A veteran Republican politician and state government official is joining Gov. Jan Brewer's administration as the state's new top tax collector.Read More »
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These are the members of the 1921-1922 Arizona Senate, the first chamber of the Arizona Legislature to be controlled by Republicans. The margin was just one vote, but that was certainly better for the Republicans than the make-up of the 1919-20 Senate, which was composed entirely of Democrats.Read More »
Not all Republicans are celebrating the special session as a victory over federal spending.
For representatives from rural areas, where unemployment is more than 20 percent in some pockets, it can be frustrating to hear their colleagues from urban centers like Phoenix denounce efforts to help the unemployed as unnecessary spending.
This week's most outstanding utterances, gibes and quips.Read More »
In his first real test in his new role, House Speaker Andy Tobin found himself battling Gov. Jan Brewer.
Six weeks after being chosen by his caucus, Tobin and Brewer squared off over an extension of unemployment insurance: Brewer wanted to extend the benefits by 20 weeks and make some limited reforms, while Tobin publicly challenged her to expand the special session to include corporate tax cuts and incentives aimed at stimulating job creation.
Like taxes, budget and immigration, the special session that failed to extend unemployment aid to those who have been out of work the longest became another arena in the war to define the soul of the Republican Party.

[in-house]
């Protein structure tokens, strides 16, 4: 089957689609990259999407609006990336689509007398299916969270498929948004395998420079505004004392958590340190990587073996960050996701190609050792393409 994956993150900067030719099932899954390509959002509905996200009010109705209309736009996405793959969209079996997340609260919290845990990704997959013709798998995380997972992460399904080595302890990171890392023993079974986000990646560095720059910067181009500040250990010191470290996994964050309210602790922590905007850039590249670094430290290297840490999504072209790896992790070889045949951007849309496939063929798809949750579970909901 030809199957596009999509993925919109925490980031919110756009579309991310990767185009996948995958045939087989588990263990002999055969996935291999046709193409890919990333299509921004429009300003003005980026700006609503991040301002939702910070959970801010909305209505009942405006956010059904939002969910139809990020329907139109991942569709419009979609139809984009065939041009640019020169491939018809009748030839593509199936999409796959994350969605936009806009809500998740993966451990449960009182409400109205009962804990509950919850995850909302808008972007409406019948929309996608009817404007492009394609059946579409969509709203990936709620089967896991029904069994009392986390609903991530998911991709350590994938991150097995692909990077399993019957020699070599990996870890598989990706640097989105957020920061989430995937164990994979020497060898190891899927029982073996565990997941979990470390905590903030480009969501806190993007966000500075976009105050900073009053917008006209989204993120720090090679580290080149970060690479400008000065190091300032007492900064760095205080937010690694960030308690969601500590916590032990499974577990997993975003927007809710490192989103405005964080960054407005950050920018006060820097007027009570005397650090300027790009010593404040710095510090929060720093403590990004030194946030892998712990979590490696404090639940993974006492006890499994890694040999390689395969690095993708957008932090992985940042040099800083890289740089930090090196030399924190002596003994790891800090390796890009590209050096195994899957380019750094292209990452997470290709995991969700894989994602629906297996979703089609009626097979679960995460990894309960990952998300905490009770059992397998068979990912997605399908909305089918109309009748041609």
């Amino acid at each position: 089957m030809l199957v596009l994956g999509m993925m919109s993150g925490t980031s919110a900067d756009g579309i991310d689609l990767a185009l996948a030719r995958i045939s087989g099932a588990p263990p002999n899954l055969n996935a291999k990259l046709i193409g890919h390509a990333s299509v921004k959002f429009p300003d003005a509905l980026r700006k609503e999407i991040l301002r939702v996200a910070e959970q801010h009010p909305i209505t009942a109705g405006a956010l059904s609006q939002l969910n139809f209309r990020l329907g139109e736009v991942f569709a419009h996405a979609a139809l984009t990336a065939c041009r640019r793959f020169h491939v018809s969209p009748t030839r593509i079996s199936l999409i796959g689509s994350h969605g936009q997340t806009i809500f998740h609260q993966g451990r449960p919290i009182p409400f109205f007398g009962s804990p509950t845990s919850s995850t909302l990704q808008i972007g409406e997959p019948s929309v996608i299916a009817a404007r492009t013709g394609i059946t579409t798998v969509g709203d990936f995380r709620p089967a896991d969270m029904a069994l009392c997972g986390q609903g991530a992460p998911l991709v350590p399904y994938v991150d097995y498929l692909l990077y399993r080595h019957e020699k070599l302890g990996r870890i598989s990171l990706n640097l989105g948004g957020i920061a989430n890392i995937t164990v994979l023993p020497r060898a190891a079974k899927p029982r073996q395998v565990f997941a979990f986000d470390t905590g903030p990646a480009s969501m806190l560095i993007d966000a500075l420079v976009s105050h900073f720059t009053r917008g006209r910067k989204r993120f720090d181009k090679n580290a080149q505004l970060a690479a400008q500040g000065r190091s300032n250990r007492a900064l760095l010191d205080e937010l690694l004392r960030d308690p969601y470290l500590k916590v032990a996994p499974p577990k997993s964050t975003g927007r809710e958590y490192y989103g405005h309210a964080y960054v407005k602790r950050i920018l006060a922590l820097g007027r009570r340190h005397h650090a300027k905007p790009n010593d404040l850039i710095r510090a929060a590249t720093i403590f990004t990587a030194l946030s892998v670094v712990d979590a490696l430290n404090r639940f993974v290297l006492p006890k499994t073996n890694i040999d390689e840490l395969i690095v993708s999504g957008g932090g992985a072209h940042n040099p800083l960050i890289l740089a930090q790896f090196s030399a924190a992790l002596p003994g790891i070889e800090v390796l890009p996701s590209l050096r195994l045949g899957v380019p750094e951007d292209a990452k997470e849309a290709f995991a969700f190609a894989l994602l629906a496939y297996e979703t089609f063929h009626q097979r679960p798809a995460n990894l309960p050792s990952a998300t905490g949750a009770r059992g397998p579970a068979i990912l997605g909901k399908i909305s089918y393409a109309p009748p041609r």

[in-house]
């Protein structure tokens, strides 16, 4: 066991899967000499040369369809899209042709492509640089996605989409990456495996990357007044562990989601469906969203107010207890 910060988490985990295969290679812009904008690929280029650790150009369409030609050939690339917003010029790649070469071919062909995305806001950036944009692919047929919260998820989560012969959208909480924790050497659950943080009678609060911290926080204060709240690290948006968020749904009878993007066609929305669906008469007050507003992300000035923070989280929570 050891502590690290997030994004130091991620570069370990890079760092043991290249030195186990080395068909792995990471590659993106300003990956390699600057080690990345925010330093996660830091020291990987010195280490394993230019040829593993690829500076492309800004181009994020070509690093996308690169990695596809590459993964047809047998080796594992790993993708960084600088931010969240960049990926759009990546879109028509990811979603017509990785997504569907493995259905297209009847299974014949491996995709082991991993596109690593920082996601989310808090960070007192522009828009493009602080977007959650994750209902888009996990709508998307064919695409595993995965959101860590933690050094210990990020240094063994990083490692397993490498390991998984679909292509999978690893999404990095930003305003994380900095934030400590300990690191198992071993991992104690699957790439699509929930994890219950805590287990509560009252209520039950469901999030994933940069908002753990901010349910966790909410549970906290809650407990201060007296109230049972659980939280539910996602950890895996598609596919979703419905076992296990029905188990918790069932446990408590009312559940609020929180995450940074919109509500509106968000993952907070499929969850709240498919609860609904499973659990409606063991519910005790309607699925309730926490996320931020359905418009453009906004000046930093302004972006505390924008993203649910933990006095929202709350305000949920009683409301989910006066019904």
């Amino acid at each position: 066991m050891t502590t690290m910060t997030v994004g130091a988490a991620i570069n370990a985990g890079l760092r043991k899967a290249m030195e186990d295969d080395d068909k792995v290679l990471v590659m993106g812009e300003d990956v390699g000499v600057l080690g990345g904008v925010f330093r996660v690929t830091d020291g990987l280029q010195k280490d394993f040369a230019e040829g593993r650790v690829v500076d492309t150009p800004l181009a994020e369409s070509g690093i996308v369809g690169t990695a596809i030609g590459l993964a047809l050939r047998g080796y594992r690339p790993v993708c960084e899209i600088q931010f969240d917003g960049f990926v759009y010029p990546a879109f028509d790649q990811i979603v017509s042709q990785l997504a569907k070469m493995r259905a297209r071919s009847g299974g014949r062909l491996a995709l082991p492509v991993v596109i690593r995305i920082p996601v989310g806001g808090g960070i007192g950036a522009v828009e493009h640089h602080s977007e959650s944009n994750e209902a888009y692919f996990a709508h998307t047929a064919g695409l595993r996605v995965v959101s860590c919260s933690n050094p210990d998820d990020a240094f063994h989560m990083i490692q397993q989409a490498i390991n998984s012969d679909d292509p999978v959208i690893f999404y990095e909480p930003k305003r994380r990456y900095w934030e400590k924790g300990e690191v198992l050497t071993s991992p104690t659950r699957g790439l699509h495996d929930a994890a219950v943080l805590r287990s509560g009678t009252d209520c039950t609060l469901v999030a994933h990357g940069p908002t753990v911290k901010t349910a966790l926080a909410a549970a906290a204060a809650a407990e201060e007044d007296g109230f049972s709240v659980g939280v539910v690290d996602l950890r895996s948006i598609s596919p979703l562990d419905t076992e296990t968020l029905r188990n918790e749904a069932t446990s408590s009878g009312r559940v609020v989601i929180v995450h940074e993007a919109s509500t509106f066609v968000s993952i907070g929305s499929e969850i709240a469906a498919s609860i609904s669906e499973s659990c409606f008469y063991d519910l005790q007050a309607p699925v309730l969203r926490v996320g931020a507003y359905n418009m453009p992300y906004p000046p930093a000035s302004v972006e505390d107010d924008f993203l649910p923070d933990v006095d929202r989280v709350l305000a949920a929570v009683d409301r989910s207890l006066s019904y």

The program’s most vocal critics and most ardent supporters are, not surprisingly, members of the GOP.
After back-to-back legislative sessions in which Gov. Jan Brewer and GOP lawmakers appeared to put their differences behind them, work as a team and strive for a common agenda, the failed special session on unemployment benefits threatens to poison a relationship that has already seen its share of discord.Read More »
Maricopa County elections officials continue verifying valid signatures on a recall drive of Senate President Russell Pearce.Read More »
By the time Republicans called it a day, it almost seemed like a textbook case of what to do — if you don’t want a special session to succeed.Read More »
Keep to the right: Does tea party politics mean yesterday’s conservative is today’s moderate — or a statesman?
Months after the red wave from last November, with the tea party gaining steam both in the streets and at the Capitol, some veteran conservative legislators are doing a double-take at where they now stand in their caucuses.
And for some, having a party morph around them, and seeing perceptions shift from “staunch conservative” to “moderate statesman” isn’t necessarily a welcome change.